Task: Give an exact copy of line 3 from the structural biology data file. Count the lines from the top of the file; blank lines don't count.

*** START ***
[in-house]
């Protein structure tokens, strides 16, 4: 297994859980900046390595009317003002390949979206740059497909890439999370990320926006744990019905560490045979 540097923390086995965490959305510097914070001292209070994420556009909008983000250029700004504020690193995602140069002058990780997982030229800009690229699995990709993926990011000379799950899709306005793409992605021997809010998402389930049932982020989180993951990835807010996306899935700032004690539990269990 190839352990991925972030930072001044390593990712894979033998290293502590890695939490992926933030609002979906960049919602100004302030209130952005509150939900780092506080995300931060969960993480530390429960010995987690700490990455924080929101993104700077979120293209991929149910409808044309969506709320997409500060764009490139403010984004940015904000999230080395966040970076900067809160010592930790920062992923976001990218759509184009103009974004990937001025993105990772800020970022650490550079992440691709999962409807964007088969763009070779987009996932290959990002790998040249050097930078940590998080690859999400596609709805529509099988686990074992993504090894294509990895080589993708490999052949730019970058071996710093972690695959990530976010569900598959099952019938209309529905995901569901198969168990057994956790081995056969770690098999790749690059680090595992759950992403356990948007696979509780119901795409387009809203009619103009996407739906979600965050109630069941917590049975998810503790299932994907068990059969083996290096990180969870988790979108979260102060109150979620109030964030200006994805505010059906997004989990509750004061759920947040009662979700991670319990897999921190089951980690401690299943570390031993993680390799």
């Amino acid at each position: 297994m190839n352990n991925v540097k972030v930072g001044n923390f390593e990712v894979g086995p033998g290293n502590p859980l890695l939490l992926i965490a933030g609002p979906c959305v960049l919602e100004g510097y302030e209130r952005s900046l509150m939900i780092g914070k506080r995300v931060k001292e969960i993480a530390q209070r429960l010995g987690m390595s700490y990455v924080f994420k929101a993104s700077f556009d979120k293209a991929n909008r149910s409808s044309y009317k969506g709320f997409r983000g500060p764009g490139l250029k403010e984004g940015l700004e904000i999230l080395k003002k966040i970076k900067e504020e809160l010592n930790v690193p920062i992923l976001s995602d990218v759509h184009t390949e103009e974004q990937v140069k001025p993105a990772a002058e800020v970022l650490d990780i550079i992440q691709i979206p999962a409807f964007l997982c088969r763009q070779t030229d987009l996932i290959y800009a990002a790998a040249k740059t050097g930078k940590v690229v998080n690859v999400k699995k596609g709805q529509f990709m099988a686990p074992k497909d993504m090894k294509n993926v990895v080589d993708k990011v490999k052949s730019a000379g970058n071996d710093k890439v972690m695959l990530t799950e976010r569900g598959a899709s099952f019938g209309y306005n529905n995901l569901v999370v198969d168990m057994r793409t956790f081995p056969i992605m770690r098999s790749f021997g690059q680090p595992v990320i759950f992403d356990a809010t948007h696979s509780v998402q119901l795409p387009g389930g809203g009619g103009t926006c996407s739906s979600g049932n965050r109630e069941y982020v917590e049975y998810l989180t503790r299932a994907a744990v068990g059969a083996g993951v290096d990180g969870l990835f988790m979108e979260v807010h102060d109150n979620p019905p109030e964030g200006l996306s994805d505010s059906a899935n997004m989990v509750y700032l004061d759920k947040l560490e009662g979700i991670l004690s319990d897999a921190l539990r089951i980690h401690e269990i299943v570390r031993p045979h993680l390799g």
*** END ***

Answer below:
């Amino acid at each position: 297994m190839n352990n991925v540097k972030v930072g001044n923390f390593e990712v894979g086995p033998g290293n502590p859980l890695l939490l992926i965490a933030g609002p979906c959305v960049l919602e100004g510097y302030e209130r952005s900046l509150m939900i780092g914070k506080r995300v931060k001292e969960i993480a530390q209070r429960l010995g987690m390595s700490y990455v924080f994420k929101a993104s700077f556009d979120k293209a991929n909008r149910s409808s044309y009317k969506g709320f997409r983000g500060p764009g490139l250029k403010e984004g940015l700004e904000i999230l080395k003002k966040i970076k900067e504020e809160l010592n930790v690193p920062i992923l976001s995602d990218v759509h184009t390949e103009e974004q990937v140069k001025p993105a990772a002058e800020v970022l650490d990780i550079i992440q691709i979206p999962a409807f964007l997982c088969r763009q070779t030229d987009l996932i290959y800009a990002a790998a040249k740059t050097g930078k940590v690229v998080n690859v999400k699995k596609g709805q529509f990709m099988a686990p074992k497909d993504m090894k294509n993926v990895v080589d993708k990011v490999k052949s730019a000379g970058n071996d710093k890439v972690m695959l990530t799950e976010r569900g598959a899709s099952f019938g209309y306005n529905n995901l569901v999370v198969d168990m057994r793409t956790f081995p056969i992605m770690r098999s790749f021997g690059q680090p595992v990320i759950f992403d356990a809010t948007h696979s509780v998402q119901l795409p387009g389930g809203g009619g103009t926006c996407s739906s979600g049932n965050r109630e069941y982020v917590e049975y998810l989180t503790r299932a994907a744990v068990g059969a083996g993951v290096d990180g969870l990835f988790m979108e979260v807010h102060d109150n979620p019905p109030e964030g200006l996306s994805d505010s059906a899935n997004m989990v509750y700032l004061d759920k947040l560490e009662g979700i991670l004690s319990d897999a921190l539990r089951i980690h401690e269990i299943v570390r031993p045979h993680l390799g």